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Trajectories of anxiety in a population sample of children: Clarifying the role of children's behavioral characteristics and maternal parenting

Published online by Cambridge University Press:  28 April 2010

Stéphane Duchesne*
Université Laval
Simon Larose
Université Laval
Frank Vitaro
Université Laval Université de Montréal
Richard E. Tremblay
Université Laval Université de Montréal
Address correspondence and reprint requests to: Stéphane Duchesne, Département d'études sur l'enseignement et l'apprentissage, Faculté des sciences de l'éducation, Local 934 2320, rue des Bibliothèques, Université Laval, Laval, QC G1V 0A6, Canada; E-mail:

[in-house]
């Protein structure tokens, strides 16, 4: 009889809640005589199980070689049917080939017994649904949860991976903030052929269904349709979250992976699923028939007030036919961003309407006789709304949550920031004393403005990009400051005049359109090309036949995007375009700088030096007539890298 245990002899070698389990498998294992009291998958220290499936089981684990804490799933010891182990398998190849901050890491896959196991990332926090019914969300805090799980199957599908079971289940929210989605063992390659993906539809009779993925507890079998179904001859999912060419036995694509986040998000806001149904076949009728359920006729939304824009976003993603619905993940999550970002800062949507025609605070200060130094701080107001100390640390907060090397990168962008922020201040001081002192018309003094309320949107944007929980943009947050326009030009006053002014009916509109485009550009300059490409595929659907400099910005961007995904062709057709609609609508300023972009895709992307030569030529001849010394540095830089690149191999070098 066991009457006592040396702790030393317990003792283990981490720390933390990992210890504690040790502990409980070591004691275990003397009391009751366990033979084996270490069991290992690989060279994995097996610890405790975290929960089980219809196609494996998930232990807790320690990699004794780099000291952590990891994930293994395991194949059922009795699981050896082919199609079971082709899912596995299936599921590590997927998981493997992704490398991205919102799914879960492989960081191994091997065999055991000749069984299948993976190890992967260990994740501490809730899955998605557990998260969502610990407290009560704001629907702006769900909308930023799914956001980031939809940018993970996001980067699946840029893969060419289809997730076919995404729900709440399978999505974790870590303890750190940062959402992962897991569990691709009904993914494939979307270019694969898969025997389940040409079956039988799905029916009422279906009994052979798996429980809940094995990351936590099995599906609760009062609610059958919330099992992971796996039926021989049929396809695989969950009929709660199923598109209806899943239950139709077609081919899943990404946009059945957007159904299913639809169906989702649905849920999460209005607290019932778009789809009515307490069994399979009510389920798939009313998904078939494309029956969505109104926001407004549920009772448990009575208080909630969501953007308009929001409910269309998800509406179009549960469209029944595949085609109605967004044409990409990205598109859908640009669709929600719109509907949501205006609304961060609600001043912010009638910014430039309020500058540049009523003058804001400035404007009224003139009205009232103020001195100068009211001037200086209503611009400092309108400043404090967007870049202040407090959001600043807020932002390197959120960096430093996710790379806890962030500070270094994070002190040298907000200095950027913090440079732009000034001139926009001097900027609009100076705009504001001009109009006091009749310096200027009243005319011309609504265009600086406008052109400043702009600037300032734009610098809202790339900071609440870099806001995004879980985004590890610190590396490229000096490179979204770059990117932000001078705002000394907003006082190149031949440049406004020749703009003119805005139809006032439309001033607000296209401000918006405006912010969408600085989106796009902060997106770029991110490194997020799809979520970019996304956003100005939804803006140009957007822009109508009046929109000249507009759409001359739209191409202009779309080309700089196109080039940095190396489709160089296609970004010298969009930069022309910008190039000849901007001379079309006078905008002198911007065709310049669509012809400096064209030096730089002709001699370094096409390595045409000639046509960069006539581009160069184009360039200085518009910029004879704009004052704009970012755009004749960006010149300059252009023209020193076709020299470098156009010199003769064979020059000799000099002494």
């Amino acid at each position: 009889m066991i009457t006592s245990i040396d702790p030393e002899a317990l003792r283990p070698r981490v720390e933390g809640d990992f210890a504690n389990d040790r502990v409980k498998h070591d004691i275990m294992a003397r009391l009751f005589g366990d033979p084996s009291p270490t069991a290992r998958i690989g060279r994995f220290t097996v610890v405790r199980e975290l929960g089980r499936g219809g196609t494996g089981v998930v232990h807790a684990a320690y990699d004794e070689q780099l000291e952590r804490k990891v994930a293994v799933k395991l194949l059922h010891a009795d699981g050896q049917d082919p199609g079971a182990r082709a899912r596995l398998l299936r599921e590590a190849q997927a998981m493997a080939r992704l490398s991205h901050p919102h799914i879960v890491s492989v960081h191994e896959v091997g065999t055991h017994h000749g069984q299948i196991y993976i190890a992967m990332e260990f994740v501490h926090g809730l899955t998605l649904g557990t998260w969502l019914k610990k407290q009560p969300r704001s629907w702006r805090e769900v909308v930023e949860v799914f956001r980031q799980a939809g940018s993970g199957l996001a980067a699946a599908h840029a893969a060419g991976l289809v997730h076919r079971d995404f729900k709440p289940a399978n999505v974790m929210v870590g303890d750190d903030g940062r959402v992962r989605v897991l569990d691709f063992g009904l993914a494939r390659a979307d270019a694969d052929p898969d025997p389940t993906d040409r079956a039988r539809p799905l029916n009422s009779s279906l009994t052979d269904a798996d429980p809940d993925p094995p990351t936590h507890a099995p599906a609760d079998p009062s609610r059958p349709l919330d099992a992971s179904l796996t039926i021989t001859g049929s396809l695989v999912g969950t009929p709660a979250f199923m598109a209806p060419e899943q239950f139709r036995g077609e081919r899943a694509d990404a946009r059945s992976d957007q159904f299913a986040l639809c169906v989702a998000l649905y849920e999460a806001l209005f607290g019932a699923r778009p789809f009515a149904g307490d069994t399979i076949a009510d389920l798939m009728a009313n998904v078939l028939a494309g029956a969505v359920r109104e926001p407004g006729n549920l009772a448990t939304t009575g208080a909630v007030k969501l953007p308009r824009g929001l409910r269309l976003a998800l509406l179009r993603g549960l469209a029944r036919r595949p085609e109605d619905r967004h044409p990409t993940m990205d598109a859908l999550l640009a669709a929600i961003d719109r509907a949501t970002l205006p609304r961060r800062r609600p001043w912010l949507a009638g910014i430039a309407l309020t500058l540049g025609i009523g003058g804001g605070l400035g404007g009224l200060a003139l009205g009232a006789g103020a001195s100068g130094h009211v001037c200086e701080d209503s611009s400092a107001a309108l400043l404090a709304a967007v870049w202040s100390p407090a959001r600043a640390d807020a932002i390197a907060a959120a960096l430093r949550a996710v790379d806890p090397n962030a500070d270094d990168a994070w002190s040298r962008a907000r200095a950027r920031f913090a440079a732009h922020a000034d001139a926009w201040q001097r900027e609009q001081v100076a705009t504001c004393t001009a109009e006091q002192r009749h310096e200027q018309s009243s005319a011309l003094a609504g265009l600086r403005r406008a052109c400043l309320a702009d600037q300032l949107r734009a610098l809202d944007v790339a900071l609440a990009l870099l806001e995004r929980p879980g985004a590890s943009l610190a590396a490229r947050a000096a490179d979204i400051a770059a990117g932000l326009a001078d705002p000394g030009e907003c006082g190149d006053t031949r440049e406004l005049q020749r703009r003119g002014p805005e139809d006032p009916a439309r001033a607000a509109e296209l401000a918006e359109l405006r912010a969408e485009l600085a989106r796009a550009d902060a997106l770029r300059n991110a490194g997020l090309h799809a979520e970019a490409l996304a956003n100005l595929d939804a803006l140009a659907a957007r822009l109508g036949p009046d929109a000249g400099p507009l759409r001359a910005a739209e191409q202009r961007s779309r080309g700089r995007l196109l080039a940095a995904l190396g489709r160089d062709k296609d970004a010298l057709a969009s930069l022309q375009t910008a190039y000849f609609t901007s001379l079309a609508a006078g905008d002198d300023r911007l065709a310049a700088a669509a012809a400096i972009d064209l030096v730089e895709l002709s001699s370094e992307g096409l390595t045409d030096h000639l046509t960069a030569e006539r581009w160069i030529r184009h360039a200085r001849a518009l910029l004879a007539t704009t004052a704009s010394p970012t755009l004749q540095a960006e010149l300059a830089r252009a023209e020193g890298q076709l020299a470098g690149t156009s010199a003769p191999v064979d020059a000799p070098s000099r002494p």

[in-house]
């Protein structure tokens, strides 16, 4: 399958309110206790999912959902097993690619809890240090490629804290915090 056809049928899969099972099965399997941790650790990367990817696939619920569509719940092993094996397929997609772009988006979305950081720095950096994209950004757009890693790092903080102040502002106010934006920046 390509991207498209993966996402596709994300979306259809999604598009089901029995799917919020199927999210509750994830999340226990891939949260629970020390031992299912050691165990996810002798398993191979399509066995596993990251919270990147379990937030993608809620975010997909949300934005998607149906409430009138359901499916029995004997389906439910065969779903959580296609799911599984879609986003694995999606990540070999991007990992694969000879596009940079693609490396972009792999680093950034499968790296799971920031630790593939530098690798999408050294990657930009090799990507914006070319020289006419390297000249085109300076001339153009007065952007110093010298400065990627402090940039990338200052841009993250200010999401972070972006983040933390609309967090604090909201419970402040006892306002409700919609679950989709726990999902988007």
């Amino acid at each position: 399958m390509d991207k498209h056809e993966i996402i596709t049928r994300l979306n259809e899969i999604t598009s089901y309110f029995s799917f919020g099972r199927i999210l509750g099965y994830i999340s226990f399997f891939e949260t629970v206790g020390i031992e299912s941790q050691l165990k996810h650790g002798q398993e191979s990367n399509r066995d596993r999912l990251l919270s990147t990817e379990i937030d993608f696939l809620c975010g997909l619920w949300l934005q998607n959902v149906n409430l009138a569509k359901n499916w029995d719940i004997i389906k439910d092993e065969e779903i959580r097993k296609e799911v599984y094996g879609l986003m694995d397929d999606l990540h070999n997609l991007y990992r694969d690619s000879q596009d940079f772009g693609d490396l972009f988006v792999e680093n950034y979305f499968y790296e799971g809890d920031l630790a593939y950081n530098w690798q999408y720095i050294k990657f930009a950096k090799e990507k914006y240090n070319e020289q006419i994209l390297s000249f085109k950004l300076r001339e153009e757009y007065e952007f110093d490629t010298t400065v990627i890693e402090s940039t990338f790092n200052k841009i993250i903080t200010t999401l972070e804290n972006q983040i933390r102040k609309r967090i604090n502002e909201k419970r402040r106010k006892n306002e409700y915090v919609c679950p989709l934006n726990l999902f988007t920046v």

This study pursued three goals. The first goal was to explore children's trajectories of anxiety from age 6 to 12 using a representative community sample. The second goal was to assess the link between certain behavioral characteristics assessed in kindergarten (i.e., inattention, hyperactivity, aggressiveness, and low prosociality) and these trajectories. The third goal was to determine whether certain aspects of maternal parenting (i.e., warmth and discipline) could moderate the association between these characteristics and the trajectories of anxiety. A population sample of 2,000 children (1,001 boys, 999 girls) participated in this longitudinal study. Developmental trajectory analyses allowed us to identify four trajectory groups: low, low-increasing, high-declining, and high anxiety groups. Moreover, multinomial logistic regressions revealed a profile of children at risk of developing high anxiety symptoms (i.e., high group), characterized by sociofamily adversity, inattention, and low prosociality in the classroom. Hyperactivity was also found in this profile, but only for children exposed to a mother who showed little affective warmth. Finally, mothers' high level of discipline increased the odds of belonging to the high anxiety group. The results are discussed in relation to studies examining the association among anxiety, behavioral characteristics, and parenting during childhood.

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